Then we all went back to our work, mother to the kitchen, I to my studies, and dad, well, to the television. He needed some rest after the day’s hard work. In two hours we would have finished with dinner. Sometimes we played a game of cards before everyone finally felt too sleepy. And there it would end, another special day. Tomorrow will be special again.

Abyss

** I dedicate this verse to one of my best friends over time, and who sadly isn’t with me anymore. Abhishek Kumar (Nov. 8, 1991 – May 25, 2010). I miss you a lot. **

And now again my dreams you fill,
With your presence around the ambience you kill.
I don’t like your presence in this peculiar way,
Either come back to where we were or just go away.
Gone away are those days when we played at school,
Together cracked jokes and made the teacher a fool.
You never said goodbye, you just left me,
As on the shore, leaves the sand the sea.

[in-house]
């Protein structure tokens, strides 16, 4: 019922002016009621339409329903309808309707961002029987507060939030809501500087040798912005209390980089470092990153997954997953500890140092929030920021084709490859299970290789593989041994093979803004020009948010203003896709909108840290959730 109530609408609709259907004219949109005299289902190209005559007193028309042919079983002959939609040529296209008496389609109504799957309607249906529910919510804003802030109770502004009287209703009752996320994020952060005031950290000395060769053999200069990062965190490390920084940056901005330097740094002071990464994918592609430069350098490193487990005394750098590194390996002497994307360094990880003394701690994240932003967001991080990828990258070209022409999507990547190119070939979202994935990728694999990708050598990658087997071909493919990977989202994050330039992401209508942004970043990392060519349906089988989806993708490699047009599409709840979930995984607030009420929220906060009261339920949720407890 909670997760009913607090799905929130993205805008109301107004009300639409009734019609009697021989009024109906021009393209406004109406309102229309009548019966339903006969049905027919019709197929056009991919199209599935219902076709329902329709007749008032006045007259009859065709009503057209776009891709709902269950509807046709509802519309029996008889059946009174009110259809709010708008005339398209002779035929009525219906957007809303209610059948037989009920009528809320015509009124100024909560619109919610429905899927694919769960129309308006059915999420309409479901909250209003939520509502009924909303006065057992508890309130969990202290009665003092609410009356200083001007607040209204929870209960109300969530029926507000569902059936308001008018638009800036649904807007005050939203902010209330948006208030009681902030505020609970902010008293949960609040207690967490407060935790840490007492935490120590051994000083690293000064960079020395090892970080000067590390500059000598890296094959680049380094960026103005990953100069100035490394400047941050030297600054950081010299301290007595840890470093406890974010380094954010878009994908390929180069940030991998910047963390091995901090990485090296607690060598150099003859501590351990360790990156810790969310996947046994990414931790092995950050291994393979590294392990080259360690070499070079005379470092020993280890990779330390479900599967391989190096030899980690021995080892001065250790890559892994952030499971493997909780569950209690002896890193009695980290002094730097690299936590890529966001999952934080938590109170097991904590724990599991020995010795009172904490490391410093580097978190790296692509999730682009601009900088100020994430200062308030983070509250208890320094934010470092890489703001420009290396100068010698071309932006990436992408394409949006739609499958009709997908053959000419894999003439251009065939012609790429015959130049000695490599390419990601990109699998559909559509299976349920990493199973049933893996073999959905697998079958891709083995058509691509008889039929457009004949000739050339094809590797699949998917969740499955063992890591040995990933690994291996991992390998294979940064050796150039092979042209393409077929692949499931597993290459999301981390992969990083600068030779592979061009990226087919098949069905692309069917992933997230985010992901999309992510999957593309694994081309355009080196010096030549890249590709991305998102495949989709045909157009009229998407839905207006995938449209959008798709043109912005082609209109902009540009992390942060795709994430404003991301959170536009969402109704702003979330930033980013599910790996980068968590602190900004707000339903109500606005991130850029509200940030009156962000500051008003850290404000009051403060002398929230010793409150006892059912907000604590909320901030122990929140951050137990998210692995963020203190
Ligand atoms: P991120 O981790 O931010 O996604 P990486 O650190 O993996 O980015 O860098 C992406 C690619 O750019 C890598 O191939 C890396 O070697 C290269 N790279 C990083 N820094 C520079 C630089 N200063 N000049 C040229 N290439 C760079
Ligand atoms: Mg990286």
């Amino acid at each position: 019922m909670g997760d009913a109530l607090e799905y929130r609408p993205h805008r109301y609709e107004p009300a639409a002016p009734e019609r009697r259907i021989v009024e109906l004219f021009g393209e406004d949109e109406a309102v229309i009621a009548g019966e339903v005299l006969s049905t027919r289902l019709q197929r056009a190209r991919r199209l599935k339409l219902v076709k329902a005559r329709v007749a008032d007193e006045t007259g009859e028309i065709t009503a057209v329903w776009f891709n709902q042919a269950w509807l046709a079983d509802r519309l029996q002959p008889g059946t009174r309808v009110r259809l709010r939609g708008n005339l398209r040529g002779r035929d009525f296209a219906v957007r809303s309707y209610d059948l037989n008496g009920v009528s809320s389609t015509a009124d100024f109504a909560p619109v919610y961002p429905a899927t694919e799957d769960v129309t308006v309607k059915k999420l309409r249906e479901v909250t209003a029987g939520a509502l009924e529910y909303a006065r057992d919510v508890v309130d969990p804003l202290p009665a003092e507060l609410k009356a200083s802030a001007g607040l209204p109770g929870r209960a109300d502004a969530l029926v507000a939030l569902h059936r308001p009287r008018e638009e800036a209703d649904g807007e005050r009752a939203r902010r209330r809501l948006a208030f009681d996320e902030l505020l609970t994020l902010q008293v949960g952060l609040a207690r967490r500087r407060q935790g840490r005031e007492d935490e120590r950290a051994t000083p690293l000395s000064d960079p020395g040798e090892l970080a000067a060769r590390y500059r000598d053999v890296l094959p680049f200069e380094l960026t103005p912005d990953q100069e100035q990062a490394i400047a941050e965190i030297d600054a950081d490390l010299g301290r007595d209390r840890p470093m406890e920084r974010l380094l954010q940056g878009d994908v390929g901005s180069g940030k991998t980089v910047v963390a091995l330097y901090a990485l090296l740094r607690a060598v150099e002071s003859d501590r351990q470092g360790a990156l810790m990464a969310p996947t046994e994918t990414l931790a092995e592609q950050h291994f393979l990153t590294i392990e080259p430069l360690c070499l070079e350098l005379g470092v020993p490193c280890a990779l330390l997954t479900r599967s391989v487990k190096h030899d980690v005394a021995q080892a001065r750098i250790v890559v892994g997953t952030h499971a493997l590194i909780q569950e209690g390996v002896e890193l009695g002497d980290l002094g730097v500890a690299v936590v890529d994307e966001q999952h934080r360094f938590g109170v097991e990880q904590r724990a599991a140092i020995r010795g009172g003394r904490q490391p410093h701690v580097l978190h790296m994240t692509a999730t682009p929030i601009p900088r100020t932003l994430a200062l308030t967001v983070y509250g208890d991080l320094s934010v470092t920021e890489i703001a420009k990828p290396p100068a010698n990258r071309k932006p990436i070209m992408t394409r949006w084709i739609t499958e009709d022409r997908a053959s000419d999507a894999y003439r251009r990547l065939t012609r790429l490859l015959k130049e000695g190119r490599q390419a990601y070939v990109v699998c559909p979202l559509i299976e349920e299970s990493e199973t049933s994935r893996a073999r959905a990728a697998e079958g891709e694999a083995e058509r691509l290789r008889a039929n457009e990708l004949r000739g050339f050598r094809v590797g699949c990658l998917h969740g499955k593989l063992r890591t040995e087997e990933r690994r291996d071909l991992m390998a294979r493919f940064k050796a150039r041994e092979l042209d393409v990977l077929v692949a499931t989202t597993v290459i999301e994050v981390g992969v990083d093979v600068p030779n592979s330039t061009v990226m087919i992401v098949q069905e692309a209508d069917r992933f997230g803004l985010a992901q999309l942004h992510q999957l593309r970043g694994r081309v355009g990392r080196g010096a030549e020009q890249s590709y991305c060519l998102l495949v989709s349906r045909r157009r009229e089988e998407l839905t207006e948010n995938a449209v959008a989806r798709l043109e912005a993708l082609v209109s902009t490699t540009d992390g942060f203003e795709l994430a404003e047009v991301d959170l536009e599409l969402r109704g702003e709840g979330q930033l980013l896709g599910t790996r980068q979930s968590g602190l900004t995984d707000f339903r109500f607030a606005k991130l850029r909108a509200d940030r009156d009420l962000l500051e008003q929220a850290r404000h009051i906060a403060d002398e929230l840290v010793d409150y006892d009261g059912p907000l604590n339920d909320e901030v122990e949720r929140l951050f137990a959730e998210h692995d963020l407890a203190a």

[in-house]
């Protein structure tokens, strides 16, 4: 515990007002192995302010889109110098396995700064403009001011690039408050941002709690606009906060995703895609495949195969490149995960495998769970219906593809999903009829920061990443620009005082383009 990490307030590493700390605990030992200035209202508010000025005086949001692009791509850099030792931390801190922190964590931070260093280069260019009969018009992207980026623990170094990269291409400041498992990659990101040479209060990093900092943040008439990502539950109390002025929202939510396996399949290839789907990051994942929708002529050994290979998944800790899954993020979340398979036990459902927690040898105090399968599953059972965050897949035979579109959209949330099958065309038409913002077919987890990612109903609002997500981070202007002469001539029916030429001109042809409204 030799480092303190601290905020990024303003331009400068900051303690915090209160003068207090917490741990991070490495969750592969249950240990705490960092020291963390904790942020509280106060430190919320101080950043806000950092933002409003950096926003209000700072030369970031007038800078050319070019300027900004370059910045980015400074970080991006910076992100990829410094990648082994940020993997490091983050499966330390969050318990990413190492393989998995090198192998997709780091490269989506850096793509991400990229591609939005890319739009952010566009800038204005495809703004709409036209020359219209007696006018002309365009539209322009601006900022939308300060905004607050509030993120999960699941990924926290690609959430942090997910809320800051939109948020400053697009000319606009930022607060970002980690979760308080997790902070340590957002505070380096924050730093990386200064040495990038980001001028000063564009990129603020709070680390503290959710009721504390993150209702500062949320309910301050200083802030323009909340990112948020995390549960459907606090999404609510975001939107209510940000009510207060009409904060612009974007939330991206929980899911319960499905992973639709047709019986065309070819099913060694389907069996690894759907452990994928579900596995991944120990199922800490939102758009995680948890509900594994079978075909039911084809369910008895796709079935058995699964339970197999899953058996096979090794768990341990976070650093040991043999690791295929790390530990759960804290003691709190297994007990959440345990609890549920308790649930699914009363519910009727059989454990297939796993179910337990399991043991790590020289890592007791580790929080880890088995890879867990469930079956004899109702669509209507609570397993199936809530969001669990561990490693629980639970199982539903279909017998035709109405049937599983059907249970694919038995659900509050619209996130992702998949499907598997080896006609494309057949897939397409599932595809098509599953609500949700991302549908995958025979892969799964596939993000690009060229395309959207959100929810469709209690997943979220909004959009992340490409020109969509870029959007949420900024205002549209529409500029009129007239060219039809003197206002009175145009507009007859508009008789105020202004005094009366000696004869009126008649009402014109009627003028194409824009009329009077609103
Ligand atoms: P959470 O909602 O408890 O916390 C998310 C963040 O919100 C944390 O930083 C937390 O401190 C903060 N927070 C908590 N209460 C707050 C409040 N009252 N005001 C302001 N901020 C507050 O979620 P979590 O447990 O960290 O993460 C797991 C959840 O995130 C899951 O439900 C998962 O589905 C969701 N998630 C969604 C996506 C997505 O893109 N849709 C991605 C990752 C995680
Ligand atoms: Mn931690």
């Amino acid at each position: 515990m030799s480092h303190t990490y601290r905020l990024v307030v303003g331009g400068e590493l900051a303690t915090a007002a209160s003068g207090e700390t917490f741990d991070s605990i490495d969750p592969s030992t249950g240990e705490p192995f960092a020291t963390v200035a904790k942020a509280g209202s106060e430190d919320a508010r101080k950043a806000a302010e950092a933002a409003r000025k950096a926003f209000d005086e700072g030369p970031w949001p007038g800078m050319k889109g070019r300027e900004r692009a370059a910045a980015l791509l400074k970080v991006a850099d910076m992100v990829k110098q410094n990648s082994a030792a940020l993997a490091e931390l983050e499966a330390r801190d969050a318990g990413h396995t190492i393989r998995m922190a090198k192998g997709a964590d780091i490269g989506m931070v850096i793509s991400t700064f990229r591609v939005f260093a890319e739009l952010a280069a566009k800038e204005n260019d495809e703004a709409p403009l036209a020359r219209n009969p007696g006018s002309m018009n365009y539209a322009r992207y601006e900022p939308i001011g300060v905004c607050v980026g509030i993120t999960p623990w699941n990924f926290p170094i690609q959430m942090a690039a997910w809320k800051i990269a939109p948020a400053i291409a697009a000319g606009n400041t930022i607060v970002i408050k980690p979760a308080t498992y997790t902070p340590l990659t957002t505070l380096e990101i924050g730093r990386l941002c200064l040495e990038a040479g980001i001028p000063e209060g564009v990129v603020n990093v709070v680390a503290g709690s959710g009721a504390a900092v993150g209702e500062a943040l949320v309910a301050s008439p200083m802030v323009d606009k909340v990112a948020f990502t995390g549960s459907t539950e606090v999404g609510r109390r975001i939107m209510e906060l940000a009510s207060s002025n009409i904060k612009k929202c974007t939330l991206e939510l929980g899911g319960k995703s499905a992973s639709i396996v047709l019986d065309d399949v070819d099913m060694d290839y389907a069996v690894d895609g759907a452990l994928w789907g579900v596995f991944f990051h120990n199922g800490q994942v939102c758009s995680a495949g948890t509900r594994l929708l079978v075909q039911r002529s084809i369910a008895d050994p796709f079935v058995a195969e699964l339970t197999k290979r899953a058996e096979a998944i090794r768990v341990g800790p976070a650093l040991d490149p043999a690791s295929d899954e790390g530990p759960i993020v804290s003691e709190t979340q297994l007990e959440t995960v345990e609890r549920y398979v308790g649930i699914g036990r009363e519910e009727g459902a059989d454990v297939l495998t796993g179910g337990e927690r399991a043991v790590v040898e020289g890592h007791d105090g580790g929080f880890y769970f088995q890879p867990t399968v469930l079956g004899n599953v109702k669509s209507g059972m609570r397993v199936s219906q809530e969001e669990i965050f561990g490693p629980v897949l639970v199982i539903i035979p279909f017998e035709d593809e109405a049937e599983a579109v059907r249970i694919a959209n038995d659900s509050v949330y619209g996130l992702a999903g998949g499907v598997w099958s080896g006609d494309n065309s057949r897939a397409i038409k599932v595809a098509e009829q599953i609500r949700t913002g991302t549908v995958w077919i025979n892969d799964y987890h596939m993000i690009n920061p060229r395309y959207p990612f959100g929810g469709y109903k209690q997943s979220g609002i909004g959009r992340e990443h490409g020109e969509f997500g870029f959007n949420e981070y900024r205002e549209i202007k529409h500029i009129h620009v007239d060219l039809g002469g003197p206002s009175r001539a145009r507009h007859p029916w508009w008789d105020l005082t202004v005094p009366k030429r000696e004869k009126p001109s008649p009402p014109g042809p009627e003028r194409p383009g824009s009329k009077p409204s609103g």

How thought-provoking it was to think,
That wearing glasses and a watch you would sink,
But the truth is truth, and question it we cannot,
Although my life you made it into a naught.
I cannot say much, my lips are behind a seal,
The grief that you gave me by going, the wounds can never heal.
Yet don’t be so happy, for very very soon,
I’ll come to meet you and we’ll play on the moon.
We’ll talk of things you heard, not saw,
We’ll again laugh at jokes, proper and raw.
I still wish we’d study and roam on bikes as we did,
And do all and everything we did when I was a kid.
I challenge you to come back, and as always you lose,
You know I have lost much more, yet I know you will refuse.
Don’t worry so much because that day is coming soon,
Abyss and Anindya will play together on the moon.

Nanny

It was now evening. Although I didn’t have a watch; I had lost my best one I bought from the Sunday footpath market on a bet over a pack of cigarettes; it was a nice one, a bit of gold plated, but smoking was much better than wearing watches, so I dealt it, but lost…. Anyways, by the sky I could tell there was still about an hour left for the sun to set. The sky was growing a bit dark, from white it started turning purple, and the crows and white pigeons sitting with me, had also started leaving, for their homes, leaving me alone as earlier. I kept sitting on the steps, waiting for my father to come, and say “Let’s go.” I had told him to reach here by afternoon, but as usual, he is late, and today was no different.